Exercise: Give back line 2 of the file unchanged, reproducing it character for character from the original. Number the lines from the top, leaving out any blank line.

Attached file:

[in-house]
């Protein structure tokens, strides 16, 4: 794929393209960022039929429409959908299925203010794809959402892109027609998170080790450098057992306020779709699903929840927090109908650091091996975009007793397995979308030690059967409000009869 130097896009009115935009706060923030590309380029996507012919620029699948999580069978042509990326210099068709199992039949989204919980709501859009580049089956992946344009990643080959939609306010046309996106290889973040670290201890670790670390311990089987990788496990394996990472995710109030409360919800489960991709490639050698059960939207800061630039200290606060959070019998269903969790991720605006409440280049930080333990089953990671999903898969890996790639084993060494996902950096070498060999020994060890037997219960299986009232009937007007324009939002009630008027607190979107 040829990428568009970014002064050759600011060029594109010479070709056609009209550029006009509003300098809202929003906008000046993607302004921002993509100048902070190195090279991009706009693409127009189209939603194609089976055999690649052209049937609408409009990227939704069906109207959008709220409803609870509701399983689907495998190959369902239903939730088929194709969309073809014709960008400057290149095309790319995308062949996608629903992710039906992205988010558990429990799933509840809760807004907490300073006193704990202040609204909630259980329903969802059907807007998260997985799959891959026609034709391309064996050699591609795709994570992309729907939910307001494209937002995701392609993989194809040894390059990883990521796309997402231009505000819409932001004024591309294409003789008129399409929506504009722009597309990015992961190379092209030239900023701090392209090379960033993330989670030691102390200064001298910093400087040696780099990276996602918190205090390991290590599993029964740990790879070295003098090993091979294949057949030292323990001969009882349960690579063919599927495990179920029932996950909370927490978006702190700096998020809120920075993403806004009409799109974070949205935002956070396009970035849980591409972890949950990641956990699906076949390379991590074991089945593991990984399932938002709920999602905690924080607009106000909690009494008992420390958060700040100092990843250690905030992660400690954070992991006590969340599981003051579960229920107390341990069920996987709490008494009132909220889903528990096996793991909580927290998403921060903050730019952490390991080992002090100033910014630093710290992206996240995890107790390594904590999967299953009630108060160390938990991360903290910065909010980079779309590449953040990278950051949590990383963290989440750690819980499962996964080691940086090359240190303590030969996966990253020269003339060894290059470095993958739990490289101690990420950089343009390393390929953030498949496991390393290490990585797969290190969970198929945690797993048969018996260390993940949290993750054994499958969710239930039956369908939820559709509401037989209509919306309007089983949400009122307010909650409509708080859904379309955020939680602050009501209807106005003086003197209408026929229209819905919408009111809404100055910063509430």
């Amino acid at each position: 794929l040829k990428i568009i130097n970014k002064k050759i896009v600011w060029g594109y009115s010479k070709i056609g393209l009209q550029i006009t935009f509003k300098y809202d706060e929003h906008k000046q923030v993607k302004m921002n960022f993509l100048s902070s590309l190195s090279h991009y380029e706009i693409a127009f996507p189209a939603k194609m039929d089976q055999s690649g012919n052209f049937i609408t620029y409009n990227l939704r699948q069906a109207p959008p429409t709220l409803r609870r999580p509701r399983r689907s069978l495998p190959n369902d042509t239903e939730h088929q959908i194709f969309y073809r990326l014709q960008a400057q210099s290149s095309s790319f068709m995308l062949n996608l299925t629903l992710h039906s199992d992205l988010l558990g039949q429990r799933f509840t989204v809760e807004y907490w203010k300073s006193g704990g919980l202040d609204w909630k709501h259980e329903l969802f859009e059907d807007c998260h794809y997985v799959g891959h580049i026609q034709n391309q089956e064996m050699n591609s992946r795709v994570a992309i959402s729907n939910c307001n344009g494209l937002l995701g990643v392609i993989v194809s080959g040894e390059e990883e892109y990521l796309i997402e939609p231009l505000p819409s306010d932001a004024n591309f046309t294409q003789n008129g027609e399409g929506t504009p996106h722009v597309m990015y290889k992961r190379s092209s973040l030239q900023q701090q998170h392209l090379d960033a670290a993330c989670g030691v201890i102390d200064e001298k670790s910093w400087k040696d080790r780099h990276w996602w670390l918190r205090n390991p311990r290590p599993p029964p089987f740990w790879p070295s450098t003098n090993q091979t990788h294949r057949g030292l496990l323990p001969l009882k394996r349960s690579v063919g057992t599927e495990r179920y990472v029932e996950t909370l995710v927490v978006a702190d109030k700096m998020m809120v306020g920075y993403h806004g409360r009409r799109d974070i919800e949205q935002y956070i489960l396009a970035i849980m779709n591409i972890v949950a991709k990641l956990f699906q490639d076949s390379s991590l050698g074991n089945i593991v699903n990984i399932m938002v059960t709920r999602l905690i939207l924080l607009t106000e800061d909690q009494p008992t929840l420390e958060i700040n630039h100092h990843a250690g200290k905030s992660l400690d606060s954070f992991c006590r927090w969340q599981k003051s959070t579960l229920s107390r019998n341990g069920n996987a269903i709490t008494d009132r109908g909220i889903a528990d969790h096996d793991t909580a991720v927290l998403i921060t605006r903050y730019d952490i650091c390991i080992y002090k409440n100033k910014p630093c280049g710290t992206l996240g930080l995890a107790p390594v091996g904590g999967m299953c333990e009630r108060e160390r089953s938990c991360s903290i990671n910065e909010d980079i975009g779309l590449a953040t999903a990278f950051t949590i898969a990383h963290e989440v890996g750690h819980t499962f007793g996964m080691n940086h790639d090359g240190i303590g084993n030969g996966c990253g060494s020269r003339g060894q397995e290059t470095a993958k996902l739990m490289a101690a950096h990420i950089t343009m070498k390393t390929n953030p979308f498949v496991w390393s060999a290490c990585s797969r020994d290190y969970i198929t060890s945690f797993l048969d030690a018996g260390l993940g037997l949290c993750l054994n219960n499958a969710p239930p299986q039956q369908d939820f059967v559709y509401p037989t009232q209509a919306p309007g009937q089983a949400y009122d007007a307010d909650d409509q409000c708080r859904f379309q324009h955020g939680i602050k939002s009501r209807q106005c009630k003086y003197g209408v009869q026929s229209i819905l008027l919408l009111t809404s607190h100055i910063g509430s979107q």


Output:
């Protein structure tokens, strides 16, 4: 794929393209960022039929429409959908299925203010794809959402892109027609998170080790450098057992306020779709699903929840927090109908650091091996975009007793397995979308030690059967409000009869 130097896009009115935009706060923030590309380029996507012919620029699948999580069978042509990326210099068709199992039949989204919980709501859009580049089956992946344009990643080959939609306010046309996106290889973040670290201890670790670390311990089987990788496990394996990472995710109030409360919800489960991709490639050698059960939207800061630039200290606060959070019998269903969790991720605006409440280049930080333990089953990671999903898969890996790639084993060494996902950096070498060999020994060890037997219960299986009232009937007007324009939002009630008027607190979107 040829990428568009970014002064050759600011060029594109010479070709056609009209550029006009509003300098809202929003906008000046993607302004921002993509100048902070190195090279991009706009693409127009189209939603194609089976055999690649052209049937609408409009990227939704069906109207959008709220409803609870509701399983689907495998190959369902239903939730088929194709969309073809014709960008400057290149095309790319995308062949996608629903992710039906992205988010558990429990799933509840809760807004907490300073006193704990202040609204909630259980329903969802059907807007998260997985799959891959026609034709391309064996050699591609795709994570992309729907939910307001494209937002995701392609993989194809040894390059990883990521796309997402231009505000819409932001004024591309294409003789008129399409929506504009722009597309990015992961190379092209030239900023701090392209090379960033993330989670030691102390200064001298910093400087040696780099990276996602918190205090390991290590599993029964740990790879070295003098090993091979294949057949030292323990001969009882349960690579063919599927495990179920029932996950909370927490978006702190700096998020809120920075993403806004009409799109974070949205935002956070396009970035849980591409972890949950990641956990699906076949390379991590074991089945593991990984399932938002709920999602905690924080607009106000909690009494008992420390958060700040100092990843250690905030992660400690954070992991006590969340599981003051579960229920107390341990069920996987709490008494009132909220889903528990096996793991909580927290998403921060903050730019952490390991080992002090100033910014630093710290992206996240995890107790390594904590999967299953009630108060160390938990991360903290910065909010980079779309590449953040990278950051949590990383963290989440750690819980499962996964080691940086090359240190303590030969996966990253020269003339060894290059470095993958739990490289101690990420950089343009390393390929953030498949496991390393290490990585797969290190969970198929945690797993048969018996260390993940949290993750054994499958969710239930039956369908939820559709509401037989209509919306309007089983949400009122307010909650409509708080859904379309955020939680602050009501209807106005003086003197209408026929229209819905919408009111809404100055910063509430």